Examine the door to determine which hinge you need to shim. If the door is sagging it would likely be the top hinge.

Step 2: Remove Hinge

Use a screwdriver to remove the hinge.

Step 3: Replace Hinge

Place a thick piece of paper between the hinge and the jamb. Replace the hinge.

How to Fix a Sagging Door by Drawing the Jamb In

If your door is sagging due to swelling or settling and neither of the previous two methods fixes the problem, you can try drawing the jamb in.

This has the same effect as tightening the hinges, only this time you’re working on the latch side of the door as opposed to the hinge side. While it may sound complicated, this method is really just driving a long screw into the jamb to compress it into the door frame, ultimately creating more room between the jamb and the door.  

Tool and Materials Needed:

  • Electric drill
  • Three-inch screw

Step 1: Examine Door

Identify where the door looks tight against the jamb. That’s where you’ll drive the screw in. 

Step 2: Drive Screw

Draw the jamb into the door frame by driving a three-inch screw into the jamb.

How to Fix a Sagging Door by Sanding

If loose hinges and wonky door jambs are not the culprits, then it’s possible that your door has swelled. Doors tend to do this as a result of high humidity. In that case, you can move on to the next possible fix—sanding or planing the door. This just means that you’re removing wood from the edge of the door. To do this right, you will have to scribe the door, so you know how much to sand or plane off.

This method is more involved and requires a bit more know-how, but it’s probably the last thing homeowners can try before sounding the alarm and calling for professional help.

Tool and Materials Needed:

  • Carpenter’s compass
  • Pencil or masking tape 
  • Standard screwdriver
  • Slotted screwdriver
  • Hammer
  • Coarse sandpaper
  • Hand planer or belt sander
  • 120-grit sandpaper
  • Paint and painting tools

Step 1: Mark the Door

Using a carpenter’s compass, mark the door at a spot that’s ⅛-inch from the edge of the door facing the jamb.

Tape Tip

Pencil lines can be pretty light and sometimes hard to see. To maintain your visibility (and accuracy), run a strip of masking tape on the marked line.

Step 2: Remove Pins

Once you’ve identified where you’ll be sanding, remove the door's hook pins and move the door to an open area where you can place it on a level surface to continue working.

Removing Hook Pins

To remove hook pins, position the screwdriver at a slight angle under the top of the door's hinge pin. Using your hammer, gently tap the screwdriver to shimmy the hinge pin up and out of the hinge. Once you’ve worked the hinge pin up about two inches, you should be able to pull it out completely by hand.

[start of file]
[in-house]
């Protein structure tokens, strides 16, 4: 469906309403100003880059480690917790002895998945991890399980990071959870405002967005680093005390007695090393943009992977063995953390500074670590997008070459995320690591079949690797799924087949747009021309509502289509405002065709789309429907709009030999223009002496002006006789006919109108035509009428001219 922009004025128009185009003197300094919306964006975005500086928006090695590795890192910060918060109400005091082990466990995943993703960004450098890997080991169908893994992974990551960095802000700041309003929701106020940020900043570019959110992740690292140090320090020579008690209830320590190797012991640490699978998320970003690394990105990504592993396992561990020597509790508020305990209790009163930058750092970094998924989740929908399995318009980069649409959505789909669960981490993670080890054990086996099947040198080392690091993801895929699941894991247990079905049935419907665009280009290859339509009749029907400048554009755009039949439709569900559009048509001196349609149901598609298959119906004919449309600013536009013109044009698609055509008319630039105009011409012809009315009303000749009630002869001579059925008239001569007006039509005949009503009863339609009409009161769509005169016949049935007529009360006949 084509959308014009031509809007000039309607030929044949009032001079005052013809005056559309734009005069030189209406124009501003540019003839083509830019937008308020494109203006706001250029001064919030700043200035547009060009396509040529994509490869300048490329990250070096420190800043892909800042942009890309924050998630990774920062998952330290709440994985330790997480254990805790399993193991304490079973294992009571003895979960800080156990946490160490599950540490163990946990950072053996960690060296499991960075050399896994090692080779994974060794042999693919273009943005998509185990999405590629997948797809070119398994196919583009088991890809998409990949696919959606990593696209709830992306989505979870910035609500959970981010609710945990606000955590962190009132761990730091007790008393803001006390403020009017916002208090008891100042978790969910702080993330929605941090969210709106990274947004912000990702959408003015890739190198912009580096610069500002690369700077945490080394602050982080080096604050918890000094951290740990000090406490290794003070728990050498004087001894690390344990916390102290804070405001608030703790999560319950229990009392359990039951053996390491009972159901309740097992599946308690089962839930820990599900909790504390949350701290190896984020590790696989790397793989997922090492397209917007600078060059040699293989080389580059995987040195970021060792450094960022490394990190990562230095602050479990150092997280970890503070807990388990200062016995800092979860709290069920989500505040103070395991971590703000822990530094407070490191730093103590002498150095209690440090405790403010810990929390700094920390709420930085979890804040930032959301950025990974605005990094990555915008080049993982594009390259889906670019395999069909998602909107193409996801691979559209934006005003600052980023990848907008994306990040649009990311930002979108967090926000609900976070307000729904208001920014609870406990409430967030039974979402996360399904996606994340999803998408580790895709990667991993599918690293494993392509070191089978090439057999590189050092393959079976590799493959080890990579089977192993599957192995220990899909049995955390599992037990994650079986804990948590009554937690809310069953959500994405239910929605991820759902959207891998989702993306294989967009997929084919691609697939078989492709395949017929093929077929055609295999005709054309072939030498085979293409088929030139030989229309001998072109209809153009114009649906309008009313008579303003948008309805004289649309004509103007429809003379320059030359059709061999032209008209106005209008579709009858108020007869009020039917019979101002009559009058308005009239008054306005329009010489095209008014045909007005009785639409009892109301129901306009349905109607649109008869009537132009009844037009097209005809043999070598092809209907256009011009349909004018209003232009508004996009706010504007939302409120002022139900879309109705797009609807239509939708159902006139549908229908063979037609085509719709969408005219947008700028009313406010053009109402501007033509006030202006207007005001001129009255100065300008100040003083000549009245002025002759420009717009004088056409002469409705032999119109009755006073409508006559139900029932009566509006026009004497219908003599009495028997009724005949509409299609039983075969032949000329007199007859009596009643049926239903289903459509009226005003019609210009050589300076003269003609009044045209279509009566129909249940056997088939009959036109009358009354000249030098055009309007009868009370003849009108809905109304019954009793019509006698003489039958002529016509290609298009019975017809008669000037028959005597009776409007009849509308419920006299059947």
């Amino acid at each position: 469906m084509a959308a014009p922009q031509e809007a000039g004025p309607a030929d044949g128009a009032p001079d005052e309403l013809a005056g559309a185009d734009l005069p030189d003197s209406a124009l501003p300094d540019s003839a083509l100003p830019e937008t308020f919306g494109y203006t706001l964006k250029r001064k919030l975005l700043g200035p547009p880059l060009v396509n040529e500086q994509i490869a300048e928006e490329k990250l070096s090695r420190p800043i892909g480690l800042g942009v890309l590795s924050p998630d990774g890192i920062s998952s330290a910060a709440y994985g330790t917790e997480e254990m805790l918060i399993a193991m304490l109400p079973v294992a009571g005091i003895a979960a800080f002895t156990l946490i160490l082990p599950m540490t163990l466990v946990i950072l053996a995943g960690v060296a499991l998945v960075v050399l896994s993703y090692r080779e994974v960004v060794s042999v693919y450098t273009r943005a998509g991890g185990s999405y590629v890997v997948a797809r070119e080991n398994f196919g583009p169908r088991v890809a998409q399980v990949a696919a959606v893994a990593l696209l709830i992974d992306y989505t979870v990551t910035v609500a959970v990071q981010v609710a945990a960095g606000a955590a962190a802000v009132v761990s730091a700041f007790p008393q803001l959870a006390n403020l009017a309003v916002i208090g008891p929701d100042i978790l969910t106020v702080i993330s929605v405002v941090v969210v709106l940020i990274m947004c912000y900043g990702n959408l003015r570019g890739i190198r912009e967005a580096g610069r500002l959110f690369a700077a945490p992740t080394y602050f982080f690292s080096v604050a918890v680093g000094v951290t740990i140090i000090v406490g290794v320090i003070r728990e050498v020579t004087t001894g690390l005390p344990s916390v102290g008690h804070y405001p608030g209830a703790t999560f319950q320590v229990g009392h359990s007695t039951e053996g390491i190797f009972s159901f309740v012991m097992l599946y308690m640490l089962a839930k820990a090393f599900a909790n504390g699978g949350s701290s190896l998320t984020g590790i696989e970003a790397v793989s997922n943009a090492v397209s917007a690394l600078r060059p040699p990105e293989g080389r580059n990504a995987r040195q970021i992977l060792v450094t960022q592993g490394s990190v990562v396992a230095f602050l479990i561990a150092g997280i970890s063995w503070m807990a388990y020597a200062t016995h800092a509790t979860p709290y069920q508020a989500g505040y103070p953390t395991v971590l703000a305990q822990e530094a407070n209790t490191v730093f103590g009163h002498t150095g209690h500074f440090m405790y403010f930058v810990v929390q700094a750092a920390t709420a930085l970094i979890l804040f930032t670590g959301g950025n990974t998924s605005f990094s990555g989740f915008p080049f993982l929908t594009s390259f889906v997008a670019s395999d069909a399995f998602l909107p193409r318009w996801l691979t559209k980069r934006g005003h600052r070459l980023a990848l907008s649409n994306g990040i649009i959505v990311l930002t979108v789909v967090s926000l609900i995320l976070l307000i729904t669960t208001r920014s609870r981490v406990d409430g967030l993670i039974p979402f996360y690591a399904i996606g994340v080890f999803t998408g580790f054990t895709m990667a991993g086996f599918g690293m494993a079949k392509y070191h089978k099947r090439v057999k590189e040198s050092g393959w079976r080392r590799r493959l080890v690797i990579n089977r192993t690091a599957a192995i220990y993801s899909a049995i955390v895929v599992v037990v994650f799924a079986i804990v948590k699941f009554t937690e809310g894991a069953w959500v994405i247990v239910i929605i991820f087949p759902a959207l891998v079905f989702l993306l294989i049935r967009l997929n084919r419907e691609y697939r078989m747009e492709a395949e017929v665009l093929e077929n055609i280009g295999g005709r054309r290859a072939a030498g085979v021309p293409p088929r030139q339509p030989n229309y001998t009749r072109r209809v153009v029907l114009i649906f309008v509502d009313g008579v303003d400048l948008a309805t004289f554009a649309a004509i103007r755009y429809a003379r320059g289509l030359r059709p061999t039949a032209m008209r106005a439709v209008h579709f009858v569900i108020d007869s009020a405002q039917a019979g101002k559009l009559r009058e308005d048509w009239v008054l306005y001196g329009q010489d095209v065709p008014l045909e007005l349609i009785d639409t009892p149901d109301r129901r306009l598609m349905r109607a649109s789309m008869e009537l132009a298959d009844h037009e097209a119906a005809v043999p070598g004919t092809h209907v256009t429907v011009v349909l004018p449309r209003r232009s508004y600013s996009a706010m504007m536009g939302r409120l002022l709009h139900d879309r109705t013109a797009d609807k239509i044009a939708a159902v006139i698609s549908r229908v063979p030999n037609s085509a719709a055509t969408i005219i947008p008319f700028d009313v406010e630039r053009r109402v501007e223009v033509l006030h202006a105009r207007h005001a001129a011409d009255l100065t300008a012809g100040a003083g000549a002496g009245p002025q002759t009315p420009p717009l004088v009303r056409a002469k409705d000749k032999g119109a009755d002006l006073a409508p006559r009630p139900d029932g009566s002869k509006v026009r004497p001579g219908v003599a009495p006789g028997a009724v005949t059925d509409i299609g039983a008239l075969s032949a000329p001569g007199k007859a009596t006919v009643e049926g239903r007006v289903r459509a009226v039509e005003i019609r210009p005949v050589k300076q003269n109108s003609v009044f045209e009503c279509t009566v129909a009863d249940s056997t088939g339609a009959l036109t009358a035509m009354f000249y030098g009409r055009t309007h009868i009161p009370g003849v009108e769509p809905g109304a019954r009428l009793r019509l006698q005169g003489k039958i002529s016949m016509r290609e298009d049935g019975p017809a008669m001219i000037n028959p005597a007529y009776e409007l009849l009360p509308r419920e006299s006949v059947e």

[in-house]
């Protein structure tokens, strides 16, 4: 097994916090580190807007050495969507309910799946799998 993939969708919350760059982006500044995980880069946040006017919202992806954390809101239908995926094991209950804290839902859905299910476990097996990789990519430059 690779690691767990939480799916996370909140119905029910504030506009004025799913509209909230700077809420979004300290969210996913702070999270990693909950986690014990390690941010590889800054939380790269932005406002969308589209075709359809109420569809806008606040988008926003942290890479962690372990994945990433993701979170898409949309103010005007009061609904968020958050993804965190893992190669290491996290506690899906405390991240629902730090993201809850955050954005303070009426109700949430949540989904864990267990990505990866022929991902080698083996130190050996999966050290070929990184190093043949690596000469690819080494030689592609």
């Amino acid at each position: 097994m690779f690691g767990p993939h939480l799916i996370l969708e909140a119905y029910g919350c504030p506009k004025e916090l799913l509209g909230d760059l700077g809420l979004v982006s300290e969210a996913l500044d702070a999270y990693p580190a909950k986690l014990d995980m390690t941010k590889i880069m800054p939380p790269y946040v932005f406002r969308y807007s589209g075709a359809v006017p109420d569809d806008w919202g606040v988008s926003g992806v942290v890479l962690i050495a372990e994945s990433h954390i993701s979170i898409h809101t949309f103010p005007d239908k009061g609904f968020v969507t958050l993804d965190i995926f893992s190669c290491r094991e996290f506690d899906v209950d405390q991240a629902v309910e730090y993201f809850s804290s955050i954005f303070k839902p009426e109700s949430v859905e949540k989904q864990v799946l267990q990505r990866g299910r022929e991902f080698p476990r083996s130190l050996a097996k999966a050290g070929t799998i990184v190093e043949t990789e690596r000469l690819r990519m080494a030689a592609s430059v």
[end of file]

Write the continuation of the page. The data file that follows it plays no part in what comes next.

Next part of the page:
Step 3: Sand or Plane Edge

Sand or plane the edge you marked. For this step, you can use a hand planer. If you have a belt sander, you can use that too. Be sure to work slowly when you're sanding your door; you don't want to be overzealous and end up with a whole other problem because you sanded off too much.

Step 4: Smooth Wood

Once you’ve sanded off the portion of the door you marked for removal, you can smooth out the wood using 120-grit sandpaper.  

Step 5: Repaint

After smoothing the edges, you can repaint said edge and replace the door.

When to Call a Professional

All of the fixes mentioned above are things that homeowners and strong DIYers can do themselves. However, if none of these methods work, that could be an indication of a bigger issue such as settling or a problem with your foundation. 

In some cases, the next step would be to repair the door frame itself. Repairing a door frame often includes working with drywall, and if it's something you're not familiar with, you could end up making the problem much worse.

Long story short, if none of the methods discussed in this guide helped you fix a sagging door, it may be time to call a professional. 

Do you have any more tips for fixing a sagging door? Tell us in the comments!

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 1 comment
  • Dee Dee on Apr 13, 2022

    Thanks for this tutorial. I just tried it out on my front door and it worked great.